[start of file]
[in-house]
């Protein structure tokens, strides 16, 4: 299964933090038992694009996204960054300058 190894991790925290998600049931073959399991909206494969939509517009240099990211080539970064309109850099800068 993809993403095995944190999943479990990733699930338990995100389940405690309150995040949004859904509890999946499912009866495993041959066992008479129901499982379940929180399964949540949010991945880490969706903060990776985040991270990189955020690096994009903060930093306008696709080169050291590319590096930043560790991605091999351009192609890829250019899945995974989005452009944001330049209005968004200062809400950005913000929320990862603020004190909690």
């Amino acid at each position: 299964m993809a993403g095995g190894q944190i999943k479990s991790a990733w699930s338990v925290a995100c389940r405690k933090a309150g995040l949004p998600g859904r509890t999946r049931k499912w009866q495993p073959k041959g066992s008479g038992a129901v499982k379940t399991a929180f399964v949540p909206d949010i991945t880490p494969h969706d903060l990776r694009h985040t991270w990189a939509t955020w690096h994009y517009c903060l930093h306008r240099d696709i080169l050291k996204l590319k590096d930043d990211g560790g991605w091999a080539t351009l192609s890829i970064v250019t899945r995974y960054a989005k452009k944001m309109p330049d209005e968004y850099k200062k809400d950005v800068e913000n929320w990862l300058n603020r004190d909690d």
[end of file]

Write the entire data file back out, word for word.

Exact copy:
[in-house]
């Protein structure tokens, strides 16, 4: 299964933090038992694009996204960054300058 190894991790925290998600049931073959399991909206494969939509517009240099990211080539970064309109850099800068 993809993403095995944190999943479990990733699930338990995100389940405690309150995040949004859904509890999946499912009866495993041959066992008479129901499982379940929180399964949540949010991945880490969706903060990776985040991270990189955020690096994009903060930093306008696709080169050291590319590096930043560790991605091999351009192609890829250019899945995974989005452009944001330049209005968004200062809400950005913000929320990862603020004190909690």
């Amino acid at each position: 299964m993809a993403g095995g190894q944190i999943k479990s991790a990733w699930s338990v925290a995100c389940r405690k933090a309150g995040l949004p998600g859904r509890t999946r049931k499912w009866q495993p073959k041959g066992s008479g038992a129901v499982k379940t399991a929180f399964v949540p909206d949010i991945t880490p494969h969706d903060l990776r694009h985040t991270w990189a939509t955020w690096h994009y517009c903060l930093h306008r240099d696709i080169l050291k996204l590319k590096d930043d990211g560790g991605w091999a080539t351009l192609s890829i970064v250019t899945r995974y960054a989005k452009k944001m309109p330049d209005e968004y850099k200062k809400d950005v800068e913000n929320w990862l300058n603020r004190d909690d």